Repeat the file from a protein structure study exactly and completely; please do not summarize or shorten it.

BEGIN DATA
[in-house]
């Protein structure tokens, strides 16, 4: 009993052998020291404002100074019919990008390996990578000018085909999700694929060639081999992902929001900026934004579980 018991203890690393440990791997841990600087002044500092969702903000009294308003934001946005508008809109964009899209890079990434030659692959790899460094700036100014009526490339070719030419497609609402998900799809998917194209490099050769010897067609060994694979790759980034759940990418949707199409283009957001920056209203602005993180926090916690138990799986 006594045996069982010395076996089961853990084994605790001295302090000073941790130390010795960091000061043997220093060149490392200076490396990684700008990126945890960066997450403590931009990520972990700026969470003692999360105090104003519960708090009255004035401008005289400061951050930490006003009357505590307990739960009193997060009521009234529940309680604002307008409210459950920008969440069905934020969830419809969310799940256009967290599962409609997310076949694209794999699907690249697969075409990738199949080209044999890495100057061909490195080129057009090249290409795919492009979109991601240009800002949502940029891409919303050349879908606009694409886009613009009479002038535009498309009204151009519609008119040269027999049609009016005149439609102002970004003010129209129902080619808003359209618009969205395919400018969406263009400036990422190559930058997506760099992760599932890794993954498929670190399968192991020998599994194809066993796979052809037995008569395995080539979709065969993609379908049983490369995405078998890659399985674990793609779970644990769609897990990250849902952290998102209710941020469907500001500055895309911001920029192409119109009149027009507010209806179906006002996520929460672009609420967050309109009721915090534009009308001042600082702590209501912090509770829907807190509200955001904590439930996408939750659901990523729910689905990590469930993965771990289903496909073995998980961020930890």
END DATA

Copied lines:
[in-house]
């Protein structure tokens, strides 16, 4: 009993052998020291404002100074019919990008390996990578000018085909999700694929060639081999992902929001900026934004579980 018991203890690393440990791997841990600087002044500092969702903000009294308003934001946005508008809109964009899209890079990434030659692959790899460094700036100014009526490339070719030419497609609402998900799809998917194209490099050769010897067609060994694979790759980034759940990418949707199409283009957001920056209203602005993180926090916690138990799986 006594045996069982010395076996089961853990084994605790001295302090000073941790130390010795960091000061043997220093060149490392200076490396990684700008990126945890960066997450403590931009990520972990700026969470003692999360105090104003519960708090009255004035401008005289400061951050930490006003009357505590307990739960009193997060009521009234529940309680604002307008409210459950920008969440069905934020969830419809969310799940256009967290599962409609997310076949694209794999699907690249697969075409990738199949080209044999890495100057061909490195080129057009090249290409795919492009979109991601240009800002949502940029891409919303050349879908606009694409886009613009009479002038535009498309009204151009519609008119040269027999049609009016005149439609102002970004003010129209129902080619808003359209618009969205395919400018969406263009400036990422190559930058997506760099992760599932890794993954498929670190399968192991020998599994194809066993796979052809037995008569395995080539979709065969993609379908049983490369995405078998890659399985674990793609779970644990769609897990990250849902952290998102209710941020469907500001500055895309911001920029192409119109009149027009507010209806179906006002996520929460672009609420967050309109009721915090534009009308001042600082702590209501912090509770829907807190509200955001904590439930996408939750659901990523729910689905990590469930993965771990289903496909073995998980961020930890």